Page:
How To Prepare Vietnamese Coffee
If you’re trying Vietnamese coffee for the first time, you might want to stick to the Ca Phe Nau. The condensed milk mixes beautifully with the rich coffee in a sweet and fragrant blend. It doesn’t affect the aroma of the coffee but makes it a little milder and tastier if you’re not into something too bold.
The Vietnamese also add other ingredients to enjoy their coffee. In some cases, egg yolk can be added to the coffee. It’s used instead of milk to create a creamy yet tasty drink. Although combining an egg with coffee might sound like a weird idea, Vietnamese egg coffee is actually delicious because it tastes creamy and rich.
Egg whites are also added to coffee. The egg whites are beaten and then added to the freshly brewed coffee, creating a creamy and rich drink with a fluffy texture. The richness of the eggs is nothing compared to milk that might be added in other countries.
In other cases, people add yogurt as a substitute for condensed milk. If condensed milk tastes too sweet for you, adding yogurt to your coffee might work because it adds the desired richness without the overpowering sweetness that doesn’t work for everyone.
Balancing the Strong Flavor
These ingredients tend to bring down the bitterness of the dark roasted beans, so the coffee won’t be too bitter or overpowering. At the same time, they don’t mask the flavors or affect the aroma of the coffee, so your beverage will taste delicious and will still provide the needed caffeine kick that you need.
In most cases, these ingredients are added to prepare iced coffee, creating a real treat that has a richer taste than just an ordinary beverage. Vietnam coffee can also be served hot, as the heat will cook the eggs slightly to prepare a delicious warm drink that might sound weird if you haven’t tried it before, but will definitely impress you.
Vietnamese Coffee Culture
Nowadays, there are modern coffee shops in Vietnam that offer traditional espresso and other coffee-based drinks that have been prepared just like other parts of the world. However, the Vietnamese are so proud of their traditional brewing and preparation methods, so the classical Vietnamese way of preparing and enjoying coffee is unlikely to get forgotten.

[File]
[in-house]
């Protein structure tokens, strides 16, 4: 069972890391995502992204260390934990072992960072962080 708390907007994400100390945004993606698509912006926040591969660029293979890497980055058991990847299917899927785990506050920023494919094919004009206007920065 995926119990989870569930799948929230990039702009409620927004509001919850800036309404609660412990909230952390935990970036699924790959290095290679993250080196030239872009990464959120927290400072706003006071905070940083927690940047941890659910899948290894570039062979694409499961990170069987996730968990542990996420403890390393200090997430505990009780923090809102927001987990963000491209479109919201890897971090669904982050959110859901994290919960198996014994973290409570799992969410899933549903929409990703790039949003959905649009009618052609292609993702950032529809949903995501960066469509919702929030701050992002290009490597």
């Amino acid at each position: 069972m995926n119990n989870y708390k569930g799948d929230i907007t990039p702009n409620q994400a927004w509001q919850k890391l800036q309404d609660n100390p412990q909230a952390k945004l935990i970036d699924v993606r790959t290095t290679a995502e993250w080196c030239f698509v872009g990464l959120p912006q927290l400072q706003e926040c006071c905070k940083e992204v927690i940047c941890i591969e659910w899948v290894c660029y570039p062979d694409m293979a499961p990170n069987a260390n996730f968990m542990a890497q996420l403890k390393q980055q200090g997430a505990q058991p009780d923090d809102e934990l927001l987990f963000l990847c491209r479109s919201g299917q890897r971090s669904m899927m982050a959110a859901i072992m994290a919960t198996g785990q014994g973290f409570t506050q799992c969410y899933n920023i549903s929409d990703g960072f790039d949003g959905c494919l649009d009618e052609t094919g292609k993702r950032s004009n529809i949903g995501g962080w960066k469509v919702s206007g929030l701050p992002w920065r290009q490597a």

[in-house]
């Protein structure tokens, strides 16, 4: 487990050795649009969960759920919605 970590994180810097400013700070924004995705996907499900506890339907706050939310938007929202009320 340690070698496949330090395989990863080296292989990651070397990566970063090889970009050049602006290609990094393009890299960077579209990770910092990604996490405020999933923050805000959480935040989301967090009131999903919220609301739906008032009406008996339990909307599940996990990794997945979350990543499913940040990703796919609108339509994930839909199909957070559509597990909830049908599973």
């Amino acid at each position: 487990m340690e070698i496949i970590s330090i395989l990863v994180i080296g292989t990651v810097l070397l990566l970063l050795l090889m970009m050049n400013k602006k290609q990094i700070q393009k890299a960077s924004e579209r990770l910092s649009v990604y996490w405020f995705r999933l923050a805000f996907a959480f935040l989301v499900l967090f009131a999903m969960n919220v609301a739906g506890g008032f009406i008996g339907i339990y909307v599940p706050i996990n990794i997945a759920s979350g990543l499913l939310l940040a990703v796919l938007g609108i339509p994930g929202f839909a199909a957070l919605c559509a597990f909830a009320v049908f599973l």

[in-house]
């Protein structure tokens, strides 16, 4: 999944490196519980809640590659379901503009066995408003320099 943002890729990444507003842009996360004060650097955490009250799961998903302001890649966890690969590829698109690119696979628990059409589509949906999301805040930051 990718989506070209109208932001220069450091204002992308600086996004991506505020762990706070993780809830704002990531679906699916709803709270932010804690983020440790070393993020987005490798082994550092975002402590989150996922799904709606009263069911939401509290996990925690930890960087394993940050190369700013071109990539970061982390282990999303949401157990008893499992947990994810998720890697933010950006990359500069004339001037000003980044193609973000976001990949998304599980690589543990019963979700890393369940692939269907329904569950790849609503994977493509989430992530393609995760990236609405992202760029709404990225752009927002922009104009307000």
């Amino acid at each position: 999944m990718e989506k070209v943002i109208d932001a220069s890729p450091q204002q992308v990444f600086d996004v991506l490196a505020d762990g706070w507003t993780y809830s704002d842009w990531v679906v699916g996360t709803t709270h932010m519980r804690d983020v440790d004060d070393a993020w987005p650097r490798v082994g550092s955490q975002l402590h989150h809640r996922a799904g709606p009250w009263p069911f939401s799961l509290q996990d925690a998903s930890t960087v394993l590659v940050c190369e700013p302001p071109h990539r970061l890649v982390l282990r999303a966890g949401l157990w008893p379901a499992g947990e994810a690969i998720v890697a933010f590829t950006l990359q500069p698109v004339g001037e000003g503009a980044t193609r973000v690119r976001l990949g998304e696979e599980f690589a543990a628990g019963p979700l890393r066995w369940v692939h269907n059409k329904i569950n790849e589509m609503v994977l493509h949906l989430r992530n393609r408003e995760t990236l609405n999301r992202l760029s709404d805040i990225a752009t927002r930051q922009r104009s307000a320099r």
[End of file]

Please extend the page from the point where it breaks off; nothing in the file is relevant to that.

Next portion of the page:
In Vietnam, watching the coffee drip slowly is an exquisite experience by itself. You need to find the right place and time to set up your coffee brewing machine and sit to enjoy the process itself before you indulge in a delicious coffee cup.
Although there are other ways to prepare coffee in Vietnam, the slow-drip method is the most popular one and the one that the locals and visitors enjoy so much. The Vietnamese coffee culture is about enjoying the delicious drink while contemplating the odors and tastes, as opposed to the western coffee culture, which is associated with running around and pushing forward.
Asian Coffee Culture
In some way, the Vietnamese coffee culture can be linked to the overall Asian culture of enjoying and indulging in life versus the western way of pushing through it. People in Vietnam and other parts of Asia view food and drinks as pleasures, not guilts, so enjoying a meal, or a drink can be an exceptionally rewarding experience. This is also why the Vietnamese pay so much attention to the brewing equipment and every ingredient they use to prepare their coffee.
The idea is to enjoy the drink rather than sip on it while doing something else. In Vietnam, people drink coffee in the morning, at noon, and in the evening, and coffee can be served hot or cold. You can find western-style cafés, where you can sit indoors or outdoors to enjoy your favorite drink, or you can order your coffee from a street-side stall. It’s quite common for the Vietnamese to gather around a corner and have a quick chat while drinking their coffee.
Vietnamese coffee is rich and strong as it’s made of the Robusta coffee beans that contain twice the amount of caffeine that can be found in Arabica coffee beans. The Vietnamese coffee culture focuses on enjoying the rich aroma and exceptional taste of the coffee, so in most cases, the slow brewing method is used to guarantee the uniform extraction of the beans until your cup is filled.
The Vietnamese add sweetened condensed milk, eggs, or yogurt to their coffee to make their strong coffee a little milder. However, you can also enjoy an intense and bold cup of black coffee to enjoy the caffeine kick if you can handle the exceptional taste.
Stay caffeinated friends!